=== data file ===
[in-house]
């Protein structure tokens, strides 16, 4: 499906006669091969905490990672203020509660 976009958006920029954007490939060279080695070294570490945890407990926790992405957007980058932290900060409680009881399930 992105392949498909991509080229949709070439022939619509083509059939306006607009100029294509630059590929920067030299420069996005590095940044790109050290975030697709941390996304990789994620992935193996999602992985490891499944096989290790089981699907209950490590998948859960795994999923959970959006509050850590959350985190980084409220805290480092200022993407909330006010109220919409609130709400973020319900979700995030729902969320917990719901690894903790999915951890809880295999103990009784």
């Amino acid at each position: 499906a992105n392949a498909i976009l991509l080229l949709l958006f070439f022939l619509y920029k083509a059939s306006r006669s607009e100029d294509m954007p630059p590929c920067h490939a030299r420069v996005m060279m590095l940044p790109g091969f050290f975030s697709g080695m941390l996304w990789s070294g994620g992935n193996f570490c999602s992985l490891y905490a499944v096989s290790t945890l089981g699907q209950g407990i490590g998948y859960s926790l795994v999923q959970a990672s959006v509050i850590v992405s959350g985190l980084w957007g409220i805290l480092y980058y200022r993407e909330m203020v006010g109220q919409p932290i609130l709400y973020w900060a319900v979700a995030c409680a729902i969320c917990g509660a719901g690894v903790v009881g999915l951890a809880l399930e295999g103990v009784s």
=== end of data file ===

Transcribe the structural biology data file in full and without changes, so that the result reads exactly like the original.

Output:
[in-house]
């Protein structure tokens, strides 16, 4: 499906006669091969905490990672203020509660 976009958006920029954007490939060279080695070294570490945890407990926790992405957007980058932290900060409680009881399930 992105392949498909991509080229949709070439022939619509083509059939306006607009100029294509630059590929920067030299420069996005590095940044790109050290975030697709941390996304990789994620992935193996999602992985490891499944096989290790089981699907209950490590998948859960795994999923959970959006509050850590959350985190980084409220805290480092200022993407909330006010109220919409609130709400973020319900979700995030729902969320917990719901690894903790999915951890809880295999103990009784």
């Amino acid at each position: 499906a992105n392949a498909i976009l991509l080229l949709l958006f070439f022939l619509y920029k083509a059939s306006r006669s607009e100029d294509m954007p630059p590929c920067h490939a030299r420069v996005m060279m590095l940044p790109g091969f050290f975030s697709g080695m941390l996304w990789s070294g994620g992935n193996f570490c999602s992985l490891y905490a499944v096989s290790t945890l089981g699907q209950g407990i490590g998948y859960s926790l795994v999923q959970a990672s959006v509050i850590v992405s959350g985190l980084w957007g409220i805290l480092y980058y200022r993407e909330m203020v006010g109220q919409p932290i609130l709400y973020w900060a319900v979700a995030c409680a729902i969320c917990g509660a719901g690894v903790v009881g999915l951890a809880l399930e295999g103990v009784s």